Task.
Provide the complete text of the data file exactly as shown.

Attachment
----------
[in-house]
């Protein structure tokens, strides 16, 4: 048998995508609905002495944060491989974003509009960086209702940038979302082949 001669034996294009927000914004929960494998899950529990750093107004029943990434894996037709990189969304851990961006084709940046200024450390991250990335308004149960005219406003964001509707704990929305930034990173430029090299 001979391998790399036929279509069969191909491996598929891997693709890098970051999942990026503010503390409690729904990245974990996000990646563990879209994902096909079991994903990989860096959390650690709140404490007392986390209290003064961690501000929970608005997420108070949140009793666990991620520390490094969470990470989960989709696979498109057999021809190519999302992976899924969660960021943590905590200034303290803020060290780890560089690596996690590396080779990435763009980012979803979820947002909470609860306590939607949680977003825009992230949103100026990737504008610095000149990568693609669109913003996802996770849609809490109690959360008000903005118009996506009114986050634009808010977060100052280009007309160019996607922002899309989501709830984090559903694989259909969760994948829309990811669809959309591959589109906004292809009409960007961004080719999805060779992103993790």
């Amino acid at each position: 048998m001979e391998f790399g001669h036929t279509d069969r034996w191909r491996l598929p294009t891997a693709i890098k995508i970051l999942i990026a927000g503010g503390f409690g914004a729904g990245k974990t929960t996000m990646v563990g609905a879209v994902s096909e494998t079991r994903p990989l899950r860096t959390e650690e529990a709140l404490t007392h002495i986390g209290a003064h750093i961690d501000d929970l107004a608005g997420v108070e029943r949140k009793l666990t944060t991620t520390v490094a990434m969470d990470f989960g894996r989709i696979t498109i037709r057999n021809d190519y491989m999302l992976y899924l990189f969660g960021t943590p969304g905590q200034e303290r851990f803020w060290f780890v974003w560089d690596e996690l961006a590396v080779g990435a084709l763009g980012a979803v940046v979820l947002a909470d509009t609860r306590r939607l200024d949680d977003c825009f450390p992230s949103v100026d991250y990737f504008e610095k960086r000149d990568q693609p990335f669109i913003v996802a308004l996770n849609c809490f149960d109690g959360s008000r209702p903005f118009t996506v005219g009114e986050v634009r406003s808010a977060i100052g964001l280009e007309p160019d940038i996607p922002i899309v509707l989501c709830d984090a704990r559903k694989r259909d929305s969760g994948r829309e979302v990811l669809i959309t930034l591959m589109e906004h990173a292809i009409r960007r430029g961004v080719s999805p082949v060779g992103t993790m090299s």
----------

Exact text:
[in-house]
């Protein structure tokens, strides 16, 4: 048998995508609905002495944060491989974003509009960086209702940038979302082949 001669034996294009927000914004929960494998899950529990750093107004029943990434894996037709990189969304851990961006084709940046200024450390991250990335308004149960005219406003964001509707704990929305930034990173430029090299 001979391998790399036929279509069969191909491996598929891997693709890098970051999942990026503010503390409690729904990245974990996000990646563990879209994902096909079991994903990989860096959390650690709140404490007392986390209290003064961690501000929970608005997420108070949140009793666990991620520390490094969470990470989960989709696979498109057999021809190519999302992976899924969660960021943590905590200034303290803020060290780890560089690596996690590396080779990435763009980012979803979820947002909470609860306590939607949680977003825009992230949103100026990737504008610095000149990568693609669109913003996802996770849609809490109690959360008000903005118009996506009114986050634009808010977060100052280009007309160019996607922002899309989501709830984090559903694989259909969760994948829309990811669809959309591959589109906004292809009409960007961004080719999805060779992103993790």
């Amino acid at each position: 048998m001979e391998f790399g001669h036929t279509d069969r034996w191909r491996l598929p294009t891997a693709i890098k995508i970051l999942i990026a927000g503010g503390f409690g914004a729904g990245k974990t929960t996000m990646v563990g609905a879209v994902s096909e494998t079991r994903p990989l899950r860096t959390e650690e529990a709140l404490t007392h002495i986390g209290a003064h750093i961690d501000d929970l107004a608005g997420v108070e029943r949140k009793l666990t944060t991620t520390v490094a990434m969470d990470f989960g894996r989709i696979t498109i037709r057999n021809d190519y491989m999302l992976y899924l990189f969660g960021t943590p969304g905590q200034e303290r851990f803020w060290f780890v974003w560089d690596e996690l961006a590396v080779g990435a084709l763009g980012a979803v940046v979820l947002a909470d509009t609860r306590r939607l200024d949680d977003c825009f450390p992230s949103v100026d991250y990737f504008e610095k960086r000149d990568q693609p990335f669109i913003v996802a308004l996770n849609c809490f149960d109690g959360s008000r209702p903005f118009t996506v005219g009114e986050v634009r406003s808010a977060i100052g964001l280009e007309p160019d940038i996607p922002i899309v509707l989501c709830d984090a704990r559903k694989r259909d929305s969760g994948r829309e979302v990811l669809i959309t930034l591959m589109e906004h990173a292809i009409r960007r430029g961004v080719s999805p082949v060779g992103t993790m090299s």